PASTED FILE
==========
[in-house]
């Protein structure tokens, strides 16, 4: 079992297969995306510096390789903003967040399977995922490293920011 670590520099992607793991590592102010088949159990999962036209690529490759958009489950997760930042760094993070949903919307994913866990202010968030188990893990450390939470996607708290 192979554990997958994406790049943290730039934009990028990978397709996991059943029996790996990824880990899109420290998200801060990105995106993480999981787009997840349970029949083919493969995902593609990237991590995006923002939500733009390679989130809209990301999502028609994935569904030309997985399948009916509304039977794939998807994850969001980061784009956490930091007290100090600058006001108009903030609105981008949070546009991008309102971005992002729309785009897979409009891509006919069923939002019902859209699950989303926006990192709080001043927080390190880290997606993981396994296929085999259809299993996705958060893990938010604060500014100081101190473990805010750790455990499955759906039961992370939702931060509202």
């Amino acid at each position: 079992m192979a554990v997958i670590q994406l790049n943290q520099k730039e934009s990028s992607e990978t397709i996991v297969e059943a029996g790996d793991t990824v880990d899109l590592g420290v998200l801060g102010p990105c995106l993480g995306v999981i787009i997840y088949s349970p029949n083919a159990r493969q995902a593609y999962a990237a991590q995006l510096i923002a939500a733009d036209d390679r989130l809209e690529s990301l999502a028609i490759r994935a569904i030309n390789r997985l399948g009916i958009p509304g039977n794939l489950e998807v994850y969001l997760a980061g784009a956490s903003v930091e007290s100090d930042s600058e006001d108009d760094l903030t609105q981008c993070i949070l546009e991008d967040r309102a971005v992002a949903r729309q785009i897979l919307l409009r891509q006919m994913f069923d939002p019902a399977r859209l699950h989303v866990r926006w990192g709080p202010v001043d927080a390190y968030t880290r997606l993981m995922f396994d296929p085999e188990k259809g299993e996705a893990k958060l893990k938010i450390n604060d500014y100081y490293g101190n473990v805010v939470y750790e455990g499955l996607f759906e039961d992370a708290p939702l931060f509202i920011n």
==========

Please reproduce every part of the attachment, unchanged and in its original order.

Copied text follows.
[in-house]
């Protein structure tokens, strides 16, 4: 079992297969995306510096390789903003967040399977995922490293920011 670590520099992607793991590592102010088949159990999962036209690529490759958009489950997760930042760094993070949903919307994913866990202010968030188990893990450390939470996607708290 192979554990997958994406790049943290730039934009990028990978397709996991059943029996790996990824880990899109420290998200801060990105995106993480999981787009997840349970029949083919493969995902593609990237991590995006923002939500733009390679989130809209990301999502028609994935569904030309997985399948009916509304039977794939998807994850969001980061784009956490930091007290100090600058006001108009903030609105981008949070546009991008309102971005992002729309785009897979409009891509006919069923939002019902859209699950989303926006990192709080001043927080390190880290997606993981396994296929085999259809299993996705958060893990938010604060500014100081101190473990805010750790455990499955759906039961992370939702931060509202």
């Amino acid at each position: 079992m192979a554990v997958i670590q994406l790049n943290q520099k730039e934009s990028s992607e990978t397709i996991v297969e059943a029996g790996d793991t990824v880990d899109l590592g420290v998200l801060g102010p990105c995106l993480g995306v999981i787009i997840y088949s349970p029949n083919a159990r493969q995902a593609y999962a990237a991590q995006l510096i923002a939500a733009d036209d390679r989130l809209e690529s990301l999502a028609i490759r994935a569904i030309n390789r997985l399948g009916i958009p509304g039977n794939l489950e998807v994850y969001l997760a980061g784009a956490s903003v930091e007290s100090d930042s600058e006001d108009d760094l903030t609105q981008c993070i949070l546009e991008d967040r309102a971005v992002a949903r729309q785009i897979l919307l409009r891509q006919m994913f069923d939002p019902a399977r859209l699950h989303v866990r926006w990192g709080p202010v001043d927080a390190y968030t880290r997606l993981m995922f396994d296929p085999e188990k259809g299993e996705a893990k958060l893990k938010i450390n604060d500014y100081y490293g101190n473990v805010v939470y750790e455990g499955l996607f759906e039961d992370a708290p939702l931060f509202i920011n």